Cardiac conduction: fish vs. mammals

From GO Wiki
Revision as of 12:47, 21 April 2014 by Gail (talk | contribs)

(diff) ← Older revision | Latest revision (diff) | Newer revision → (diff)
Jump to: navigation, search

Back to: cardiac conduction


Many avian species develop an AV-ring which plays a role similar to that of the mammalian AV-node (Szabo et al. Anat Rec. 1986 May;215(1):1-9. PubMed PMID:3706789.) [[1]]

Steps in CCS develoment in zebrafish:

From Genetic and physiologic dissection of the vertebrate cardiac conduction system. PLoS Biol. 2008 May 13;6(5):e109. PubMed PMID: 18479184; PubMed Central PMCID: PMC2430899. [[2]]

  1. Initially, a linear conduction travels across the heart tube from the sinus venosus to the OFT (20–24 hours postfertilization (hpf)).
  2. next, a significant AV conduction delay develops during cardiac chamber formation (36–48 hpf)
  3. as the heart loops and develops ventricular trabeculations (72–96 hpf), an immature fast conduction network develops within the ventricle
  4. finally, this fast conduction network fully matures to an apex-to-base activation pattern when the ventricular apex has formed.

Notable bits from PMC:2323757 [3]

Great coverage of different heart conduction systems across wide range of organisms



  1. Automaticity of heart rhythm can be neurogenic or myogenic depending on the organism
  2. Invertebrates have been proven to be outside the general concept of the myogenic origin of the heartbeat; pacemaking of a primitive heart originating from a neural ganglion placed behind the dorsal heart wall was documented in some tiny crustaceans ranked among stomatopods – Stomatopoda – for example, Squilla mantis or Squilla oratoria (9). Immediate heart arrest was demonstrated after the neural connection between the ganglion cordis and the heart muscle was cut (10). On the other hand, there was no heart innervation found in other primitive crustaceans – Branchiopoda (eg, Daphnia) – and their heart automaticity is considered to be myogenic.
  3. Myoendothelial cells of tunicates (primitive chordates) are electromecahnically coupled and endowed with automaticity. There is no dominant pacemaker. The locus of the temporary dominant automaticity is wandering – the pacemaking centre switches from one heart tube pole to another. After every few beats (which are variable), a new centre from the other end of the tube takes over the pacemaking activity. Electrical impulses and consequently peristaltic waves spread from the place of origin along the tube. They run in turns toward one pole and then the other pole, and thus, the bloodstream direction varies over time. There is no organized conducting system in tunicates (12), but myocytes specialized for conduction have been detected in the heart tube of Ciona species (13).
  4. Lancelet or amphioxus (Cephalochordata). These chordates differ essentially from tunicates, because they possess a head and their circulation system is closed, as in vertebrates. On the other hand, there is no developed heart at all. Instead, some vessels capable of contracting act as a pump. The main pump function relies on the aorta ventralis, but some other vessels produce autonomous contractions as well, such as the vena subintestinalis, vena portae and venae hepaticae. The walls of contracting vessels are coated by a single layer of myoepithelial cells and, therefore, differ from the structure of vessels in vertebrates. Vessels contract in sequence and thus actuate the circulation. Their co-ordination, however, is poor, sometimes even chaotic. Countercurrent contractions and flow are frequent. No specialized pacemaker cells or organized conducting system have been found in lancelets (14).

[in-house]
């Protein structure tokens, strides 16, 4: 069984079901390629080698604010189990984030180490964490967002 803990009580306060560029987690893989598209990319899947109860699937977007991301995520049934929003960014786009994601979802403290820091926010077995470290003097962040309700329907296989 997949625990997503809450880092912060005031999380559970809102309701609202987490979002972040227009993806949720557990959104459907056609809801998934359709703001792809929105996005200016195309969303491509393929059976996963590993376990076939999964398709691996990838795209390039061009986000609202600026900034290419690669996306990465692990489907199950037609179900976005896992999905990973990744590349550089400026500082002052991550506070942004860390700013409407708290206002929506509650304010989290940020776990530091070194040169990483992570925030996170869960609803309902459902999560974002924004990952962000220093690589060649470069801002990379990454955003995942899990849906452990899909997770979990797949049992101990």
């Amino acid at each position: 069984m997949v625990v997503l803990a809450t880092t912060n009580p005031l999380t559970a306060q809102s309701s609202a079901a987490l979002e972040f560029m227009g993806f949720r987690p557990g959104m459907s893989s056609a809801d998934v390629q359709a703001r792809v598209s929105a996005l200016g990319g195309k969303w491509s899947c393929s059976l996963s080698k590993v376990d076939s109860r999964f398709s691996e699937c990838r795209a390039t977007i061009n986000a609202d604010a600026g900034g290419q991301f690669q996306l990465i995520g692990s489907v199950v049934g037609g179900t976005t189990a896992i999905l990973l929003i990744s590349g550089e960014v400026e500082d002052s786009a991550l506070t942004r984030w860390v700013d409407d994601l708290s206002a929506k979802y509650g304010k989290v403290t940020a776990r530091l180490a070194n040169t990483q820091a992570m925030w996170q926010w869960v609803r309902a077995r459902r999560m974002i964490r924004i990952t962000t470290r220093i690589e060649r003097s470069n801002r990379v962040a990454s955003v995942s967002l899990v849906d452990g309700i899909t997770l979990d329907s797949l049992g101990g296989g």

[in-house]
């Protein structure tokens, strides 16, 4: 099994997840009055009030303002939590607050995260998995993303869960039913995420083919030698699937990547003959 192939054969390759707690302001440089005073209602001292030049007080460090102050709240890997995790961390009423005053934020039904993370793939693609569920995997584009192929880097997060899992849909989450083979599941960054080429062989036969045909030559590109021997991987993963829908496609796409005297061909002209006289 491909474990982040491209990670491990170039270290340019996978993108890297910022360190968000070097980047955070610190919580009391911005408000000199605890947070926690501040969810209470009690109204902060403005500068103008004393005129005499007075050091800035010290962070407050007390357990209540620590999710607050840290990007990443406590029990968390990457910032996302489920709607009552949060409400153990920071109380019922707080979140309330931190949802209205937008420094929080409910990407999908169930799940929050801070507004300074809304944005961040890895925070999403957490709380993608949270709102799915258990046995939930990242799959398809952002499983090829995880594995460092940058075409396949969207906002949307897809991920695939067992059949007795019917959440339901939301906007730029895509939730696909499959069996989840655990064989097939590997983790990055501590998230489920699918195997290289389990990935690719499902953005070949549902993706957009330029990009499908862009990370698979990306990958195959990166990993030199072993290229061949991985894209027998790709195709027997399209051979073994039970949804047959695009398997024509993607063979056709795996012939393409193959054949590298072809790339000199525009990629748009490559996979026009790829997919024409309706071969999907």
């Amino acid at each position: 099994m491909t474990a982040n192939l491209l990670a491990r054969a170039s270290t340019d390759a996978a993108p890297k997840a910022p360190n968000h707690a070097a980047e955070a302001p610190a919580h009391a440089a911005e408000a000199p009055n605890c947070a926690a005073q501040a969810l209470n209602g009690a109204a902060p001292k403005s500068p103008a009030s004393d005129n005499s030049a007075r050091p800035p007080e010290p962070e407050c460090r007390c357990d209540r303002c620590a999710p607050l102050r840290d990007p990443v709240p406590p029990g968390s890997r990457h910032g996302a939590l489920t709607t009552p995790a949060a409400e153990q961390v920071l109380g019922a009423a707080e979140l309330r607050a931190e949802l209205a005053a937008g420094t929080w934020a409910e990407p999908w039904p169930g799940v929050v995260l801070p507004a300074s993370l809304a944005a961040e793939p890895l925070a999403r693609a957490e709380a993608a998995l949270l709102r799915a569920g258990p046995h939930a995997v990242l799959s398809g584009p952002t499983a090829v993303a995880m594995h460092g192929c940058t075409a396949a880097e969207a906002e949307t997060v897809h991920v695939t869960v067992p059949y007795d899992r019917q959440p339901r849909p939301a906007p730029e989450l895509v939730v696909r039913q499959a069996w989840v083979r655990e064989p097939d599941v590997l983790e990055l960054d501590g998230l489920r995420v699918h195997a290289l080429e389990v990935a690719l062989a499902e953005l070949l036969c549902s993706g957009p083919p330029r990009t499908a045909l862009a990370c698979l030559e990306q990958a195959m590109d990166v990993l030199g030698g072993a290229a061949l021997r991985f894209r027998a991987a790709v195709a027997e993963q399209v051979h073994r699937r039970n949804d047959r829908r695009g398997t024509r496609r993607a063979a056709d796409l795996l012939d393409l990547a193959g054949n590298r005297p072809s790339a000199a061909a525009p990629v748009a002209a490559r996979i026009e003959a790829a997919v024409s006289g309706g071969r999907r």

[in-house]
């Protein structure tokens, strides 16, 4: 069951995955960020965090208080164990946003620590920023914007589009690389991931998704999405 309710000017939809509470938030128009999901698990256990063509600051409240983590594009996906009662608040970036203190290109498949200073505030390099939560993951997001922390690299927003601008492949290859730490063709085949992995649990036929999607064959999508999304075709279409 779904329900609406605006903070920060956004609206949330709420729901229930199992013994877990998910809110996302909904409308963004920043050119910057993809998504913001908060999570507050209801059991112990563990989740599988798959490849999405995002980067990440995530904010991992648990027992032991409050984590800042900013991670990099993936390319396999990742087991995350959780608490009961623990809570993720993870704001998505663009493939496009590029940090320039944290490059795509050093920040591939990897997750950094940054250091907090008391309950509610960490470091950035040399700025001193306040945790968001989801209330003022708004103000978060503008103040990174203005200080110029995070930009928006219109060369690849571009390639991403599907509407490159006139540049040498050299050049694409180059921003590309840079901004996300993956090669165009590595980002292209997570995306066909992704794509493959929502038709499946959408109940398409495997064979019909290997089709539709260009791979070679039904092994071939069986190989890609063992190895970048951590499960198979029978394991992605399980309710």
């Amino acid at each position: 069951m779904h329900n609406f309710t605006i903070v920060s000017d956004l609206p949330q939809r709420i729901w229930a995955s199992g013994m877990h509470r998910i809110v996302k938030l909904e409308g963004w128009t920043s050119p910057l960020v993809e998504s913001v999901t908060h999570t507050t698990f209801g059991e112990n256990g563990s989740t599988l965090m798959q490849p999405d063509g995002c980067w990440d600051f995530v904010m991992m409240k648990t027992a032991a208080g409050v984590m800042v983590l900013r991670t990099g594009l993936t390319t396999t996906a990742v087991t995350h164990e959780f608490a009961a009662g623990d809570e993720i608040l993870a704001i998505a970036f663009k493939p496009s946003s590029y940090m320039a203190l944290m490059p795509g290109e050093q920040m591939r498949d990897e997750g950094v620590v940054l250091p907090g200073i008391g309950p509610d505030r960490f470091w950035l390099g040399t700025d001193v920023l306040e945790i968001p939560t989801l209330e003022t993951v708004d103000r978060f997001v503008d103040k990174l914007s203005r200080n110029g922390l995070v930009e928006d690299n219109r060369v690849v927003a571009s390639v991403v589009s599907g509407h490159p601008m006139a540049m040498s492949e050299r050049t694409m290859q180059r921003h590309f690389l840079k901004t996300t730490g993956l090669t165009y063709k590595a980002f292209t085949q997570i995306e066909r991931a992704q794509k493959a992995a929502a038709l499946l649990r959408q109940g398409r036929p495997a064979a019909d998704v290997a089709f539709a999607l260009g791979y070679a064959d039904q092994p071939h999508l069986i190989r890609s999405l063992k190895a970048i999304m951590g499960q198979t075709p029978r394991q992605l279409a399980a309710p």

5. Fish As in all higher vertebrates, the heart of the fish is segmented into clearly defined chambers. The four serially grouped chambers are the sinus venosus, atrium, ventricle and truncus arteriosus or bulbus arteriosus in teleosts. There has been no septation of the atrium or ventricle, thus, they have a single atrium and a single ventricle (5,16). a uniform (isotropic) impulse of velocity spreading through the atrium in fish, as well as a delay in conducting through the AV junction and the following rapid ventricular activation from the apex toward the base, have been described cogently. If stimulated ectopically, the excitation spreads through the ventricle more slowly. This anisotropy of activation suggests the existence of some pathways of preferential spread of excitation (18,19). Nevertheless, no histologically defined conducting tissue bundle has been discovered in the ventricle of fish so far. On the other hand, there are some subendocardial trabecular bands abridging the AV channel and the apex that conduct impulses anisotropically and can be stained by histochemical methods. These trabeculae may be a functional equivalent of the bundle branches and Purkynê (Purkinje) fibres (18).

Pubs discussing fish cardiac conduction system

  1. Notch1b and neuregulin are required for specification of central cardiac conduction tissue Milan et al.(2006) Dev 133(6):1125-1132

We demonstrate that a ring of atrioventricular conduction tissue develops at 40 hours post-fertilization in the zebrafish heart. Analysis of the mutant cloche reveals a requirement for endocardial signals in the formation of this tissue. The differentiation of these specialized cells, unlike that of adjacent endocardial cushions and valves, is not dependent on blood flow or cardiac contraction. Finally, both neuregulin and notch1b are necessary for the development of atrioventricular conduction tissue.